Her story of finding strength in authenticity

Kristi Ashcroft, Head of Product at Mackenzie Investments, believes we all have stories and that  haring them can help us to understand other people’s motivations, fears, strengths and weaknesses — and help to humanize workplaces. Being true to your own story is authenticity, and Kristi has found that’s a quality that enables different elements of your life to coexist in harmony. Here’s her story.

Know a career isn’t just one path

I spent the first decade of my career on the fixed-income trading floors of a Wall Street firm in New York and London. You win on Wall Street by out-thinking or out-analyzing somebody. Speed to an insight or interpretation determines success. It was one of the most intellectually challenging, fast-paced and fascinating industries to work in, and I wouldn’t trade that experience for anything. But it was also all-consuming, and I didn’t think it was compatible with having children. So I stepped away from the trading floor and went all-in on parenting.

Bring all your experiences to work

I used the next decade to flex all kinds of muscles I hadn’t in my professional life to that point — working with not-for-profits, doing communications and design, running complex fundraising events and managing volunteers. When my youngest started kindergarten, I interviewed for jobs again, but, for many employers, my nontraditional career path didn’t compute. I’d feel an instinctive need to explain away my time raising children, but that’s the first chink in the armour of authenticity. I had to draw on my discipline, confidence and courage to say, “The value I bring stems from the sum total of all my choices.” What followed from that was a conscious decision to bring the richness of all my experiences to my work and the way I lead my team. At the same time, I bring the best of what I learn at work about leadership, coaching and empathy to the way I parent and engage with my family. I’ve discovered that everybody wins with this approach.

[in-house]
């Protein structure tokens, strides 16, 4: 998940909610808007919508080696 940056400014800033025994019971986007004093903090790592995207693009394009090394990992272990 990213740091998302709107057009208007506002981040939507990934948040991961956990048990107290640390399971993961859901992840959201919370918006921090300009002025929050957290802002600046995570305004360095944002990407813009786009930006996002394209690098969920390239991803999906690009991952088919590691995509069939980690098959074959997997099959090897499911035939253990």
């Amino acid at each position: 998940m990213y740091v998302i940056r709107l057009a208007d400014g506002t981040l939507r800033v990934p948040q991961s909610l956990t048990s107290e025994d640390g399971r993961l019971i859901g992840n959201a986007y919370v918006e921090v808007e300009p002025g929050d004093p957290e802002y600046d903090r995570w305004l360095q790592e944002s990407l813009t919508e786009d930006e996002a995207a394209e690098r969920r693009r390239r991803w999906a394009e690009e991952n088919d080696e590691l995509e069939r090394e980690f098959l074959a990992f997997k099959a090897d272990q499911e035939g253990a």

Find your sense of purpose

I know that for every dollar we manage at Mackenzie, somebody made a choice to defer a dream. They could have spent the money, but they decided to invest with us — and put their trust in us — to help them achieve a goal, whether it be realizing their ideal retirement lifestyle or sending a child or grandchild to university. I never forget why we do what we do. It’s not about there being $1 billion in a fund. It’s that there are $1 billion worth of people’s hopes sitting in that fund. That’s motivation to do the right thing for clients and, as Head of Product, to develop solutions that deliver for people. A strong sense of purpose centres and anchors my team. It also helps harmonize all the parts of my life, because I feel both time at work and time at home have tremendous value.

Watch for the next article in this series in mid-October 2021.
Read our previous article in this series.

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